Sermon Synopsis Luke 2:41-52

When I was ordained in 1988 we celebrated with family members in the church manse. Three men were seated in the living room. I asked the first, “Dad, can I get you drink?” Then the second man, “Dad, can I… no, you’ve had enough.” I asked the third man, “Dad, how about you?” There were actually five men who played the role of father in our lives. My mother loved men and they loved her. Of course, having that many fathers meant in some way that I really didn’t have any… but I did have several male role models throughout my life. And each of them has been a blessing in their own way and time.

My somewhat atypical developmental experience allows me to see Joseph, the husband of Mary through a different lens than some might. In the public’s eye he is a man who weds a woman who is carrying someone else’s child. He is forced to flee from political violence to another country… making the holy family immigrants. And he finally returns to his hometown years later to raise his blended family.

It was a religious requirement to celebrate the Jewish Passover in Jerusalem (with rare exceptions). And so our passage describes a young Jesus on the verge of his symbolic adulthood, unknown to his parents, remaining in the city while their whole village travels a day’s journey homeward. Most parents can understand the frustration, and then anxiety (and fear) felt when their child wanders unexpectedly away. Some might even understand what Joseph must have felt when Jesus later stated, he must be about his (real) Father’s work…

Recently, I have heard that the mother whose four year-old slipped into the gorilla exhibit has received condemnation and even death threats because of her suggested negligence. I have heard similar criticisms aimed at the parents who tragically lost a child who was wading in shallow water in Disney World. I can only suppose that these thoughtless comments must come from non-parents or parents that have forgotten (or denied) their own imperfections in raising their children. I cringe when I remember some of my own parenting blunders. I also remember just how willful I was as a child… and my children have inherited those genes from both their mother and father.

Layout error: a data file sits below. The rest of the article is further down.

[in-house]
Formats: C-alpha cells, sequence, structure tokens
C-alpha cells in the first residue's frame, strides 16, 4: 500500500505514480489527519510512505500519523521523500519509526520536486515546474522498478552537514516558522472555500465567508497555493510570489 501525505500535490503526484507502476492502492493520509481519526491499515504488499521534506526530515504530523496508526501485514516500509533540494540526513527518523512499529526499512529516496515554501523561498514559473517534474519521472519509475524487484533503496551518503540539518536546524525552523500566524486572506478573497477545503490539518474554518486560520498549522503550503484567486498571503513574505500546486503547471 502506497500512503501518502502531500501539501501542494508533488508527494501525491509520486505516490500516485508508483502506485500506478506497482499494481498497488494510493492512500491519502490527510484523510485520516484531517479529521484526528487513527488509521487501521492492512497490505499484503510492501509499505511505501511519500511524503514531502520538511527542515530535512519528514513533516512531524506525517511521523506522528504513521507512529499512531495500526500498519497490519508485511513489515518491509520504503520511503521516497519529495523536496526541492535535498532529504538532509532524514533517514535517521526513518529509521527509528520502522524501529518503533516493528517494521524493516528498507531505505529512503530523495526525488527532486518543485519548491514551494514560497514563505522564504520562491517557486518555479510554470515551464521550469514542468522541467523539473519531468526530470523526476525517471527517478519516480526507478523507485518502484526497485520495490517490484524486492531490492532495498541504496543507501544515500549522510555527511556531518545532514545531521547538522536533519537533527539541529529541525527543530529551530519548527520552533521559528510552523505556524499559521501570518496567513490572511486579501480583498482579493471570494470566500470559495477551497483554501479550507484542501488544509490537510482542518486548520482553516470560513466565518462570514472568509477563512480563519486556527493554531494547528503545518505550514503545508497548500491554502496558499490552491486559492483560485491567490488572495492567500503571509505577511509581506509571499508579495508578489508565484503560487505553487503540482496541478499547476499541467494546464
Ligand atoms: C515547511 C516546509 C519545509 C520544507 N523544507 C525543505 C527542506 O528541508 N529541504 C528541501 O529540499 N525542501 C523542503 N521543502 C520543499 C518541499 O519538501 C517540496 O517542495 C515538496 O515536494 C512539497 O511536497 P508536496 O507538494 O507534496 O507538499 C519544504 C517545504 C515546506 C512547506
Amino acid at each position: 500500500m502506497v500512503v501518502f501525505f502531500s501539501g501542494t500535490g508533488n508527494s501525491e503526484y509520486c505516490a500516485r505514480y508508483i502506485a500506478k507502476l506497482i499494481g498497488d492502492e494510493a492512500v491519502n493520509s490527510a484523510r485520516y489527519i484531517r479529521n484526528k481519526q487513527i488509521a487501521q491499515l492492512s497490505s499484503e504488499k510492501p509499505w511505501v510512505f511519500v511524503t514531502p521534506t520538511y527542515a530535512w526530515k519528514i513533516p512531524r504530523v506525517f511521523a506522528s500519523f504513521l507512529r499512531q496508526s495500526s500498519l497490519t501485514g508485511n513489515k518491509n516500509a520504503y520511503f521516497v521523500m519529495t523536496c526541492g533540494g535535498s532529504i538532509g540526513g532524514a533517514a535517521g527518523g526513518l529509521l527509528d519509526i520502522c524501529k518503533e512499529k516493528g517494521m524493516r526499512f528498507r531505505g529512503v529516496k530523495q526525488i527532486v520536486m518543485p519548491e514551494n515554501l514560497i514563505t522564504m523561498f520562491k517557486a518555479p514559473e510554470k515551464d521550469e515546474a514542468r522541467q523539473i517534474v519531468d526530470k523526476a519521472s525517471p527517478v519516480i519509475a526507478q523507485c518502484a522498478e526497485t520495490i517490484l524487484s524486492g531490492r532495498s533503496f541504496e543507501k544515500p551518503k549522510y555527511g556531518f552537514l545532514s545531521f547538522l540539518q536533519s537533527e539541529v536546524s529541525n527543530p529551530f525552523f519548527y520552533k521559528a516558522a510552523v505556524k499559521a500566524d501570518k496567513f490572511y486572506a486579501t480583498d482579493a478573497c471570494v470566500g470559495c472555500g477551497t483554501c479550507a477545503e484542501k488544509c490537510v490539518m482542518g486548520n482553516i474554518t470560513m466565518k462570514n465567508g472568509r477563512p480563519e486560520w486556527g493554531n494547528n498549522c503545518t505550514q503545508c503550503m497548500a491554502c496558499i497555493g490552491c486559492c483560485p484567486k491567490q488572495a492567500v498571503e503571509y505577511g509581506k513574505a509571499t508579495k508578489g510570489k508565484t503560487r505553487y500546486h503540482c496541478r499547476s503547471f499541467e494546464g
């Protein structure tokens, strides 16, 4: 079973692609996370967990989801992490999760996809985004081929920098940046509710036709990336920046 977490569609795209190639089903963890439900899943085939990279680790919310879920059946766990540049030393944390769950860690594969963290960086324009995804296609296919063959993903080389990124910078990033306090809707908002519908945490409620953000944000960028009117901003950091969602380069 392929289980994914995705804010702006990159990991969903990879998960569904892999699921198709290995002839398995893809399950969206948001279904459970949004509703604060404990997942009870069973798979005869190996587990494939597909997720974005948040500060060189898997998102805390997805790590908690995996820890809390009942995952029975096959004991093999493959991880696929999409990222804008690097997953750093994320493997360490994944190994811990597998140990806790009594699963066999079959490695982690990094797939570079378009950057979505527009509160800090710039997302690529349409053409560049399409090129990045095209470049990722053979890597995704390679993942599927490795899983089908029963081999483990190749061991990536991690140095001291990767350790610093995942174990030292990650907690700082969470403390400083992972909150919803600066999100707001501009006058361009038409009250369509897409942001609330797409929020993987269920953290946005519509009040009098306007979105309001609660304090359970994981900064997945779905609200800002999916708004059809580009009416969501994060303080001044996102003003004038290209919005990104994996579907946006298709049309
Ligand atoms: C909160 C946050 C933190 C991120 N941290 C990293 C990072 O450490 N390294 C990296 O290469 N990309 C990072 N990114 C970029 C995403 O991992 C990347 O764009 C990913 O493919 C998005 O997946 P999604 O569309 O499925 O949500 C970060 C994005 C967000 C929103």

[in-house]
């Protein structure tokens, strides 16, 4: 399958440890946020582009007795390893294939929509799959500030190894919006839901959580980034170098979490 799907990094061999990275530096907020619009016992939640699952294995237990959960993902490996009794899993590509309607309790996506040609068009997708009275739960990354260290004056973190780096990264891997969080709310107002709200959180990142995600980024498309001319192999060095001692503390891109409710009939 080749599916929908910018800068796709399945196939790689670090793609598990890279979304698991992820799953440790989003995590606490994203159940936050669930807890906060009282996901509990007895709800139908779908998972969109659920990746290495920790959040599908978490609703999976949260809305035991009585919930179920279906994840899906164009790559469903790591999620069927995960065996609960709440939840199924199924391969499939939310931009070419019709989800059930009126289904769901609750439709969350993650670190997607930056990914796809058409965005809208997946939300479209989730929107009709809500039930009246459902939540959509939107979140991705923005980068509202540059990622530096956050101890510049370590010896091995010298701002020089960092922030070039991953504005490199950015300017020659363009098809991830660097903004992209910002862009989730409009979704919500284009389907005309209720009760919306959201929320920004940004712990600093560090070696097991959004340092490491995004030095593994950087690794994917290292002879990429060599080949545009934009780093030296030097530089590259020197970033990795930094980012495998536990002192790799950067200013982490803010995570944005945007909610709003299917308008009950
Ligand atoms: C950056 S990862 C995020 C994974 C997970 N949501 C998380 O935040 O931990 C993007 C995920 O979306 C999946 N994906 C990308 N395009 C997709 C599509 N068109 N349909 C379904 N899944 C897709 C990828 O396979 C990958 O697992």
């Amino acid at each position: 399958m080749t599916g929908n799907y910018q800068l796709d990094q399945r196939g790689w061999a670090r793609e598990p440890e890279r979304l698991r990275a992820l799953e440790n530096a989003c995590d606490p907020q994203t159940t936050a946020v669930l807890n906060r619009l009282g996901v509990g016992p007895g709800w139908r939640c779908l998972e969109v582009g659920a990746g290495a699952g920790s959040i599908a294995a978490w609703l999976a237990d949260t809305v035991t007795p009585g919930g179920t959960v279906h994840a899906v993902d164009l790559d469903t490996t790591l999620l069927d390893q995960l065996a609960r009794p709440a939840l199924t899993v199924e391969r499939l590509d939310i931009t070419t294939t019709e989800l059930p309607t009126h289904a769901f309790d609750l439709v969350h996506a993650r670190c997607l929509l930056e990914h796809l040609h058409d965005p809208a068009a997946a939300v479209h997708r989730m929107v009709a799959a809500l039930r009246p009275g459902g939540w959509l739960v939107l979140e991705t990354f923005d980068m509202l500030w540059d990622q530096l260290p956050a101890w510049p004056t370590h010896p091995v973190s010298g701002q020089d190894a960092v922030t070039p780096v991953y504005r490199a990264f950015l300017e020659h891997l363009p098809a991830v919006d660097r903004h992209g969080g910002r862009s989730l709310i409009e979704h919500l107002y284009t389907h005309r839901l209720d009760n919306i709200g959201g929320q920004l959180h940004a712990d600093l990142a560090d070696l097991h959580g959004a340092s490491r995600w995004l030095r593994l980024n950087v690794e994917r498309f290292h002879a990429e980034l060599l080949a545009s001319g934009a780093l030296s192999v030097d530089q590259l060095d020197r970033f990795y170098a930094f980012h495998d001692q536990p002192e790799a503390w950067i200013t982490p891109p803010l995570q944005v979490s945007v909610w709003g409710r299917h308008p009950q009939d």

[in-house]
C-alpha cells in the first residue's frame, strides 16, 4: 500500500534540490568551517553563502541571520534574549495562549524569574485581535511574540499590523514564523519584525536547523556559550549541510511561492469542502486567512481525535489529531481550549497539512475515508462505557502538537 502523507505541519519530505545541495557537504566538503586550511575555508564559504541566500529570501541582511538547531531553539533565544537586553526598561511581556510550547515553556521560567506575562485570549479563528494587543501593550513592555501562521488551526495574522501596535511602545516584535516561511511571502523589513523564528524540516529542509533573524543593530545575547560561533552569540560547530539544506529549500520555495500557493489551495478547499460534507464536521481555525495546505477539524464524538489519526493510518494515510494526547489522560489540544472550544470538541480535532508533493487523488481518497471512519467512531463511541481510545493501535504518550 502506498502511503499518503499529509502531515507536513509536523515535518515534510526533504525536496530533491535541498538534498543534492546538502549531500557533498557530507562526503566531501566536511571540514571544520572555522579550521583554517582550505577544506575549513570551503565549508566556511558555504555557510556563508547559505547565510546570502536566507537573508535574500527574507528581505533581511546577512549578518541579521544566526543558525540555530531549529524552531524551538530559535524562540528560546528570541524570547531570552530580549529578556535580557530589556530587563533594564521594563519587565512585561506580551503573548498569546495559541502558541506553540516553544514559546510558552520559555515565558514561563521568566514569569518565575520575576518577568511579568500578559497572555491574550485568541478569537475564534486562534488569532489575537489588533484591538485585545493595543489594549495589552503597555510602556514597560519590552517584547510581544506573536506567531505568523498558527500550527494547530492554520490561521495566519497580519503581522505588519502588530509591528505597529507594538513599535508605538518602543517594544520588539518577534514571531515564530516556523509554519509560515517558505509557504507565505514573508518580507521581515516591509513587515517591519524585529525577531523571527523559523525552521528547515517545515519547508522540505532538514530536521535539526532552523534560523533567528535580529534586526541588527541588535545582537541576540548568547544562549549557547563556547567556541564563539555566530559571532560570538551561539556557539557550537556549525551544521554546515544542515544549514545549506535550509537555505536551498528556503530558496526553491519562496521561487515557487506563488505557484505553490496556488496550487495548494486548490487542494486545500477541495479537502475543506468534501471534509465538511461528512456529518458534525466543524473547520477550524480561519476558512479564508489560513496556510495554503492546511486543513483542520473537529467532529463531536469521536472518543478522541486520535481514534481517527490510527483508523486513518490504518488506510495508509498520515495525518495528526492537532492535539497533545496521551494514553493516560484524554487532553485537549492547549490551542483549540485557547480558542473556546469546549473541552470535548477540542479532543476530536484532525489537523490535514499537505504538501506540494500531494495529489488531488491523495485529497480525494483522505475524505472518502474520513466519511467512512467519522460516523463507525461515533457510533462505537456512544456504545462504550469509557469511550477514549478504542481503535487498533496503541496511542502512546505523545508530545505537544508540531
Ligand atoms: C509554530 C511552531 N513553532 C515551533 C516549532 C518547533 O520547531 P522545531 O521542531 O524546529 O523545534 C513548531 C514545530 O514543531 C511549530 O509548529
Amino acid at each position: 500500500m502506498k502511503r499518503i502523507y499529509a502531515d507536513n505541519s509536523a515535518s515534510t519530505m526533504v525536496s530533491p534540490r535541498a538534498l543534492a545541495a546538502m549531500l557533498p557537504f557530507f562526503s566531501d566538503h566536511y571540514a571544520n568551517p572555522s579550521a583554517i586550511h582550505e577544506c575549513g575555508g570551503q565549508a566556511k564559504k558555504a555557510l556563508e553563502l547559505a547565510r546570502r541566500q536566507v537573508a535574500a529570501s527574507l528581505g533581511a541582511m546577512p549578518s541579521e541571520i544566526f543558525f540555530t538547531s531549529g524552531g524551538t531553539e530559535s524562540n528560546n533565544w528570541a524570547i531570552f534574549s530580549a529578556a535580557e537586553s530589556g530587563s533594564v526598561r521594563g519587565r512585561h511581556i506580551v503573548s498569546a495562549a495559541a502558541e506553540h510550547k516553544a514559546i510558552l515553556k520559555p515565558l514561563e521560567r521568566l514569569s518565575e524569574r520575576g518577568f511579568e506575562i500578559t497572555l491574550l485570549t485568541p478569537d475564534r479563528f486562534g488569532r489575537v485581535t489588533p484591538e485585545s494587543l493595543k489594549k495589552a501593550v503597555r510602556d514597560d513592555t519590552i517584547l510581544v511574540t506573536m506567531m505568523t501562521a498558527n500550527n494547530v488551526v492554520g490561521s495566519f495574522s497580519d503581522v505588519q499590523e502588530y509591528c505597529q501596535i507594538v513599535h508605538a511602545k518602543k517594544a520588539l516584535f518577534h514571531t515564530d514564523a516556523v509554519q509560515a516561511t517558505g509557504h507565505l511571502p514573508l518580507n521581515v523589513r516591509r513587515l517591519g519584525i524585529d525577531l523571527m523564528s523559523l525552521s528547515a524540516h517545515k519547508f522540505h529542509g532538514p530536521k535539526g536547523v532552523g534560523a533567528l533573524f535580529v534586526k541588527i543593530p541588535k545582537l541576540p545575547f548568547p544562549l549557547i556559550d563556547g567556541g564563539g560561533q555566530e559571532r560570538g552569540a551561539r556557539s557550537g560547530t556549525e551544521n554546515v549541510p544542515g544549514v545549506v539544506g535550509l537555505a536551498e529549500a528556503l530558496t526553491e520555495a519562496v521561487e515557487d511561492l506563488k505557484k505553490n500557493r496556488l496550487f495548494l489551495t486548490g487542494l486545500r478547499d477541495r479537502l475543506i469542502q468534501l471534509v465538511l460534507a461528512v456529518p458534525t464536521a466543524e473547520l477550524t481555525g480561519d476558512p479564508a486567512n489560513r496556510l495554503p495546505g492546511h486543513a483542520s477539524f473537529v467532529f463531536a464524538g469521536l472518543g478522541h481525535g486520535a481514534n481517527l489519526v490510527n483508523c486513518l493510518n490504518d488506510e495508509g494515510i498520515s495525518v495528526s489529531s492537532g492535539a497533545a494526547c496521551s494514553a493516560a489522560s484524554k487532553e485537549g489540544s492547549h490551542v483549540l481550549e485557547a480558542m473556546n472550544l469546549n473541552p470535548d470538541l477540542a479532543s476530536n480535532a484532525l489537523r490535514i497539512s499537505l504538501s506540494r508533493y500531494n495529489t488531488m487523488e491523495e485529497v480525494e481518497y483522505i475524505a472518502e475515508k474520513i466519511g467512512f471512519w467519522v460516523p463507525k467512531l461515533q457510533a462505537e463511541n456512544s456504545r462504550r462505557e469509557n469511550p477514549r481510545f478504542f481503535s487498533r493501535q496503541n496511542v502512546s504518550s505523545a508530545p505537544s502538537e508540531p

In my Father’s Day children’s message I asked every male in the sanctuary to stand, from babes in arms to seniors. I pointed out that God made all of us with unique gifts and perspectives that we can use to make the lives of other’s better. We will have opportunities in our lives to be fathers, or uncles, or teachers, or mentors, or friends, or role models to others who face challenges in their lives. As one who has received many such gifts let me thank you in advance for what you might do for others.

Happy Father’s Day.

Warmly,

Rev Dan